If you’re in the market for a new home, or maybe your first home, but haven’t done so because of the daunting down payment, you may be wondering if you’ll ever be able to afford a home. Fortunately for you, there are alternatives options that can get you into a new home without breaking the bank.
Conventional Mortgage and PMI
A fairly popular alternative to a 20 percent down payment is a conventional mortgage. You can typically acquire a 30-year term mortgage with a down payment as low as 3 percent, depending on the lender. You’d more than likely still have to contribute a certain amount for PMI, or private mortgage insurance, however. PMI is basically a lenders way of insuring themselves in case you default on your loan.
While avoiding this type of insurance altogether would be preferable, it does have its benefits. Having a credit score of approximately 720 or above, if possible, could really help lower the amount of PMI you may have to fork over each month. You could even opt to pay a one-time premium to help lower your overall monthly payments. Whatever you decide to do, this avenue stands as one of the most popular ways people avoid a traditional down payment.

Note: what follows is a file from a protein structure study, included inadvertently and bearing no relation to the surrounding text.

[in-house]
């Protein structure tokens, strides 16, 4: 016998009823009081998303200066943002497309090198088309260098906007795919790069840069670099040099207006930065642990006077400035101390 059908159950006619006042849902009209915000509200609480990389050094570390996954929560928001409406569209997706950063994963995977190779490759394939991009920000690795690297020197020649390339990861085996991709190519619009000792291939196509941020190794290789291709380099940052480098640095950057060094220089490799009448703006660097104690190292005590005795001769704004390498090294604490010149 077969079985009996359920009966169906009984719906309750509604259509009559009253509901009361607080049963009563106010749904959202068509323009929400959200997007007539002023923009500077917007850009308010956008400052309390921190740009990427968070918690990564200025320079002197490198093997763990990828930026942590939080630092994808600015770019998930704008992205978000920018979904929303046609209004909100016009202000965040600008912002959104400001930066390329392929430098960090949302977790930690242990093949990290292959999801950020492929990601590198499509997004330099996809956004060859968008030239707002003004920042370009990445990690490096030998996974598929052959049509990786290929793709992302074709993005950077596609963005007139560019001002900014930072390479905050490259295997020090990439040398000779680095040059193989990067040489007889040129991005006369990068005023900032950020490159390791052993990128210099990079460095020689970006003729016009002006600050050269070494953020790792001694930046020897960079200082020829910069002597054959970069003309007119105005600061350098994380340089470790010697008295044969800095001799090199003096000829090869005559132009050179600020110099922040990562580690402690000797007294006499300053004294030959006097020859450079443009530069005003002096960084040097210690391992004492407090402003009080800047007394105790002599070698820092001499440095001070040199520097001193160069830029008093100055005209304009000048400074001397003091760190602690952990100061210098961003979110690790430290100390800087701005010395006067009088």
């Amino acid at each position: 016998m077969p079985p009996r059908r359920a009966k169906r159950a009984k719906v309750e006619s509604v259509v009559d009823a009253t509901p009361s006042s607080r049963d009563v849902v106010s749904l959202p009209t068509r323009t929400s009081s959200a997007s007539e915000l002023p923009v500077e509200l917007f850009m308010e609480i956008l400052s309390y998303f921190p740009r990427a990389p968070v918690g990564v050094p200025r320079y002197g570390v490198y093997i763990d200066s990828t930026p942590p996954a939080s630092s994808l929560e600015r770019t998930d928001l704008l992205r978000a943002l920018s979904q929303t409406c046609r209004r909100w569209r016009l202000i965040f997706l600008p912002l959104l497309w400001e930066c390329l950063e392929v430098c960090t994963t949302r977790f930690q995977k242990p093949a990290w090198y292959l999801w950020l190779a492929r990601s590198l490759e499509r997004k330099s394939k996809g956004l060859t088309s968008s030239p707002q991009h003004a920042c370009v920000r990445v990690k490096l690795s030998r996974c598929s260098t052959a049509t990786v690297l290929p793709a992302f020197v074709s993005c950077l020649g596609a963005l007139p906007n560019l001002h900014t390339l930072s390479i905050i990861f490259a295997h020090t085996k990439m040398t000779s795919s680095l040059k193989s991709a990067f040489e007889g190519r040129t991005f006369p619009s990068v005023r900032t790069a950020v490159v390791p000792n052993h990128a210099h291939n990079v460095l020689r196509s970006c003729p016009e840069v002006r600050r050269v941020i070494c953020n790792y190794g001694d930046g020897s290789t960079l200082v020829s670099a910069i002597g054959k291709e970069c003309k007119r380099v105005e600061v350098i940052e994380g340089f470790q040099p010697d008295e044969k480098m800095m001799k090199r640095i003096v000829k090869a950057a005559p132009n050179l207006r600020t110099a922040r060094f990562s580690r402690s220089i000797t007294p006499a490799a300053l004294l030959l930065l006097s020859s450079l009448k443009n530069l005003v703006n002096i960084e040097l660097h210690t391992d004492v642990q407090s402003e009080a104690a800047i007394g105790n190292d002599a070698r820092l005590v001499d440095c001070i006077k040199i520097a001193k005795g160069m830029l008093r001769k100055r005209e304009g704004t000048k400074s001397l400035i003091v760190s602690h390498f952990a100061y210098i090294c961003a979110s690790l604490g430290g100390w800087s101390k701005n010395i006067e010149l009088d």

If you’re a first-time homebuyer, you may want to give serious thought to an FHA loan. The FHA, or Federal Housing Administration, loan was established in 1934 and has been giving families loan assistance ever since. There are a few minimum requirements to have the best chance of success in getting this loan since it is geared towards lower-to-middle income families.
• Credit score of 580 or better to qualify for a 3.5% down payment
• Debt-to-income ratio of less than 43%
• Steady income and proof of employment
As you can see, these aren’t unreasonable standards to follow as they help ensure the borrower has credibility. To find out more about FHA loans and its requirements, visit FHA.com. You can also visit the Department of Housing and Urban Developments website at HUD.gov.
Open up two mortgages
Another idea you might find agreeable is the idea of opening up two mortgages on one home. Typically, this is referred to as a 90/10 mortgage, where you finance 90 percent of the home and another 10 percent in a separate mortgage. Others can do an 80/10/10. It all just depends on the options available to you. This strategy can easily forgo paying PMI; however, it often leads to higher interest rates than with getting a conventional or FHA loan.
While there are even more options available beyond these, you should still consider contacting a mortgage loan originator to take a look at your credit score and your goals to see what would be the most financially beneficial option for you if you’re serious about buying a house.
I’d love to help find the perfect home in Snohomish County for your needs and budget. Here are more tips!
- Simple Steps to Home Buying
- How to Buy and Older Home in North Everett
- 10 Ways Homeowners ‘Trick’ Buyers in the Inspection
- 5 Things to Know About Buying a Historic Home
- The Importance of a Home Warranty
- What to know about the first year of homeownership
- How to Make an Offer on an REO Property